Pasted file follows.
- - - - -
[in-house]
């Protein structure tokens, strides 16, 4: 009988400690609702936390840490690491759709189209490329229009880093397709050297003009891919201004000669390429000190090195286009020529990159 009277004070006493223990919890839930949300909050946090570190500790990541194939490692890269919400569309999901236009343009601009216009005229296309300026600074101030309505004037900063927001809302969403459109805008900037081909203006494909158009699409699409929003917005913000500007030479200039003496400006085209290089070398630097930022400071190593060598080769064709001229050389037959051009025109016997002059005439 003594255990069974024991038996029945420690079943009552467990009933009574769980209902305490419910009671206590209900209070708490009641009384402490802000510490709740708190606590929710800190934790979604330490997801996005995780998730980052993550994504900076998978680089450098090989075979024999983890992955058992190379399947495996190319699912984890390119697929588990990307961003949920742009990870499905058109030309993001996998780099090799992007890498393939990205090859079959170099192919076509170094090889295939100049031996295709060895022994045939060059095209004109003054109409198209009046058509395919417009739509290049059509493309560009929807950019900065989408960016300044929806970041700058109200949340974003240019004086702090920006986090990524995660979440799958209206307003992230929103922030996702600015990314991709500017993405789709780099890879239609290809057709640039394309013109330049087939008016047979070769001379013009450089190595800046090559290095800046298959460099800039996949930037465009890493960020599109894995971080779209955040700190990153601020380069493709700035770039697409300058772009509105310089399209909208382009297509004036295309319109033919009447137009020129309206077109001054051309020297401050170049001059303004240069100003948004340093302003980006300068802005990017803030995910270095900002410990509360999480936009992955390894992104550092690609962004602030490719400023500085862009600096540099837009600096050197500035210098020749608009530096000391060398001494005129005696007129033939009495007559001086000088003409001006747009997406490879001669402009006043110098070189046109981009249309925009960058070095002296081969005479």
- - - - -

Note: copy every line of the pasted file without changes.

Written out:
[in-house]
């Protein structure tokens, strides 16, 4: 009988400690609702936390840490690491759709189209490329229009880093397709050297003009891919201004000669390429000190090195286009020529990159 009277004070006493223990919890839930949300909050946090570190500790990541194939490692890269919400569309999901236009343009601009216009005229296309300026600074101030309505004037900063927001809302969403459109805008900037081909203006494909158009699409699409929003917005913000500007030479200039003496400006085209290089070398630097930022400071190593060598080769064709001229050389037959051009025109016997002059005439 003594255990069974024991038996029945420690079943009552467990009933009574769980209902305490419910009671206590209900209070708490009641009384402490802000510490709740708190606590929710800190934790979604330490997801996005995780998730980052993550994504900076998978680089450098090989075979024999983890992955058992190379399947495996190319699912984890390119697929588990990307961003949920742009990870499905058109030309993001996998780099090799992007890498393939990205090859079959170099192919076509170094090889295939100049031996295709060895022994045939060059095209004109003054109409198209009046058509395919417009739509290049059509493309560009929807950019900065989408960016300044929806970041700058109200949340974003240019004086702090920006986090990524995660979440799958209206307003992230929103922030996702600015990314991709500017993405789709780099890879239609290809057709640039394309013109330049087939008016047979070769001379013009450089190595800046090559290095800046298959460099800039996949930037465009890493960020599109894995971080779209955040700190990153601020380069493709700035770039697409300058772009509105310089399209909208382009297509004036295309319109033919009447137009020129309206077109001054051309020297401050170049001059303004240069100003948004340093302003980006300068802005990017803030995910270095900002410990509360999480936009992955390894992104550092690609962004602030490719400023500085862009600096540099837009600096050197500035210098020749608009530096000391060398001494005129005696007129033939009495007559001086000088003409001006747009997406490879001669402009006043110098070189046109981009249309925009960058070095002296081969005479």